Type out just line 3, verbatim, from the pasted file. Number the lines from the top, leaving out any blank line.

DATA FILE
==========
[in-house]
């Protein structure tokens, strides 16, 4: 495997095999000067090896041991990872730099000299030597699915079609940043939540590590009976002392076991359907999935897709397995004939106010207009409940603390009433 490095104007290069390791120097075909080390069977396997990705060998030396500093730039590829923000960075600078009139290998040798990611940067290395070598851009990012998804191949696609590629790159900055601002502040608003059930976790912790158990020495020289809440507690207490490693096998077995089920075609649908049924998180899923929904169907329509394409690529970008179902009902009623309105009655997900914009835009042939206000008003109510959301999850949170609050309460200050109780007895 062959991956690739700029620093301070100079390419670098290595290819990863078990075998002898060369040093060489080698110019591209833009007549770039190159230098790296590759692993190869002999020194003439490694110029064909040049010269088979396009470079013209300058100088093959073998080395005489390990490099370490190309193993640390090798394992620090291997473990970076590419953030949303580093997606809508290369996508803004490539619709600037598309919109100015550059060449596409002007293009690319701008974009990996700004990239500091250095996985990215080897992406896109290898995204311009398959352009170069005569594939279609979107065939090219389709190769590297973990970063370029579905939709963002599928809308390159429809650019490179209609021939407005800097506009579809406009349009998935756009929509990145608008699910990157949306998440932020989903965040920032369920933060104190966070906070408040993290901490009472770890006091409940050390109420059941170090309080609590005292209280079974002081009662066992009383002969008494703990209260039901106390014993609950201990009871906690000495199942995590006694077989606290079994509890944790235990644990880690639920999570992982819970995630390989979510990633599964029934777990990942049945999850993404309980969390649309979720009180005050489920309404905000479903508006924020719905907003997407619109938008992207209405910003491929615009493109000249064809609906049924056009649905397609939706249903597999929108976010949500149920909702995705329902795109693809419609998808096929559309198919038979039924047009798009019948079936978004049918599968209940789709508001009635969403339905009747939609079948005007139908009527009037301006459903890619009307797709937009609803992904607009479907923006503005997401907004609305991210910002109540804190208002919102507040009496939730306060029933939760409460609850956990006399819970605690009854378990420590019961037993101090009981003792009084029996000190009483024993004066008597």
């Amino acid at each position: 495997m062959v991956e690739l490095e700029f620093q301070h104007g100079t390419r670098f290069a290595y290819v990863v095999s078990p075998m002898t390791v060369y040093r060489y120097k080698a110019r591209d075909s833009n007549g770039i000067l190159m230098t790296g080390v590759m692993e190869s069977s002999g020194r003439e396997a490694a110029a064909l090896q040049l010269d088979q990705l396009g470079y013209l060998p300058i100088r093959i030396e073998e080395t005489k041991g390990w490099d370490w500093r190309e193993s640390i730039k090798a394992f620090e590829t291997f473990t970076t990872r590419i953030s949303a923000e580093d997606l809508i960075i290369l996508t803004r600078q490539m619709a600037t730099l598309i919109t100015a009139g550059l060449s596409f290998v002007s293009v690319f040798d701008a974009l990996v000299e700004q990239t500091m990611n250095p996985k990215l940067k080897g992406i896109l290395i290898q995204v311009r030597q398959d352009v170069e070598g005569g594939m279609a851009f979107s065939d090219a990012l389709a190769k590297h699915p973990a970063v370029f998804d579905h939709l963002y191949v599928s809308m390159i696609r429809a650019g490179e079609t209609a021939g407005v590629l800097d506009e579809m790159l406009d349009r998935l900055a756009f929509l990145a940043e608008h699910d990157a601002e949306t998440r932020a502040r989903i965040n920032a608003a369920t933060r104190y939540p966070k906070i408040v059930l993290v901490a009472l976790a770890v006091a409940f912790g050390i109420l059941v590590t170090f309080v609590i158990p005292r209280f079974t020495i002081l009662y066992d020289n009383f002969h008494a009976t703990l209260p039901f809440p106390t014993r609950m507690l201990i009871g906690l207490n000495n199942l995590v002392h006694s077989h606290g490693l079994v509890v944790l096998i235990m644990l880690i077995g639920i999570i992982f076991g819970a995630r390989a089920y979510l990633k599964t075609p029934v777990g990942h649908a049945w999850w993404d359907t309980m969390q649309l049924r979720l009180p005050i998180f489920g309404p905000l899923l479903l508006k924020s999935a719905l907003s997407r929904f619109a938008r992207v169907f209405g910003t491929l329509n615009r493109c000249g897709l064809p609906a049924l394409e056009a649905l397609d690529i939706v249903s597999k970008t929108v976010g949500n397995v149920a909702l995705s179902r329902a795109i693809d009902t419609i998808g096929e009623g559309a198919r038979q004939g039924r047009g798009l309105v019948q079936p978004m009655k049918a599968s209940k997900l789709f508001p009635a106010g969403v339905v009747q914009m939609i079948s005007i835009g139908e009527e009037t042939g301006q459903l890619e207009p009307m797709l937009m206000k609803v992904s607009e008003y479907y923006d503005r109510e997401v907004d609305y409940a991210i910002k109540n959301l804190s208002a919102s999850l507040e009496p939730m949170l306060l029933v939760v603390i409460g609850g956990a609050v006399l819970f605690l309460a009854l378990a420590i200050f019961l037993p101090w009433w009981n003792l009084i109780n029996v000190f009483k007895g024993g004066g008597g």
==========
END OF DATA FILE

């Amino acid at each position: 495997m062959v991956e690739l490095e700029f620093q301070h104007g100079t390419r670098f290069a290595y290819v990863v095999s078990p075998m002898t390791v060369y040093r060489y120097k080698a110019r591209d075909s833009n007549g770039i000067l190159m230098t790296g080390v590759m692993e190869s069977s002999g020194r003439e396997a490694a110029a064909l090896q040049l010269d088979q990705l396009g470079y013209l060998p300058i100088r093959i030396e073998e080395t005489k041991g390990w490099d370490w500093r190309e193993s640390i730039k090798a394992f620090e590829t291997f473990t970076t990872r590419i953030s949303a923000e580093d997606l809508i960075i290369l996508t803004r600078q490539m619709a600037t730099l598309i919109t100015a009139g550059l060449s596409f290998v002007s293009v690319f040798d701008a974009l990996v000299e700004q990239t500091m990611n250095p996985k990215l940067k080897g992406i896109l290395i290898q995204v311009r030597q398959d352009v170069e070598g005569g594939m279609a851009f979107s065939d090219a990012l389709a190769k590297h699915p973990a970063v370029f998804d579905h939709l963002y191949v599928s809308m390159i696609r429809a650019g490179e079609t209609a021939g407005v590629l800097d506009e579809m790159l406009d349009r998935l900055a756009f929509l990145a940043e608008h699910d990157a601002e949306t998440r932020a502040r989903i965040n920032a608003a369920t933060r104190y939540p966070k906070i408040v059930l993290v901490a009472l976790a770890v006091a409940f912790g050390i109420l059941v590590t170090f309080v609590i158990p005292r209280f079974t020495i002081l009662y066992d020289n009383f002969h008494a009976t703990l209260p039901f809440p106390t014993r609950m507690l201990i009871g906690l207490n000495n199942l995590v002392h006694s077989h606290g490693l079994v509890v944790l096998i235990m644990l880690i077995g639920i999570i992982f076991g819970a995630r390989a089920y979510l990633k599964t075609p029934v777990g990942h649908a049945w999850w993404d359907t309980m969390q649309l049924r979720l009180p005050i998180f489920g309404p905000l899923l479903l508006k924020s999935a719905l907003s997407r929904f619109a938008r992207v169907f209405g910003t491929l329509n615009r493109c000249g897709l064809p609906a049924l394409e056009a649905l397609d690529i939706v249903s597999k970008t929108v976010g949500n397995v149920a909702l995705s179902r329902a795109i693809d009902t419609i998808g096929e009623g559309a198919r038979q004939g039924r047009g798009l309105v019948q079936p978004m009655k049918a599968s209940k997900l789709f508001p009635a106010g969403v339905v009747q914009m939609i079948s005007i835009g139908e009527e009037t042939g301006q459903l890619e207009p009307m797709l937009m206000k609803v992904s607009e008003y479907y923006d503005r109510e997401v907004d609305y409940a991210i910002k109540n959301l804190s208002a919102s999850l507040e009496p939730m949170l306060l029933v939760v603390i409460g609850g956990a609050v006399l819970f605690l309460a009854l378990a420590i200050f019961l037993p101090w009433w009981n003792l009084i109780n029996v000190f009483k007895g024993g004066g008597g």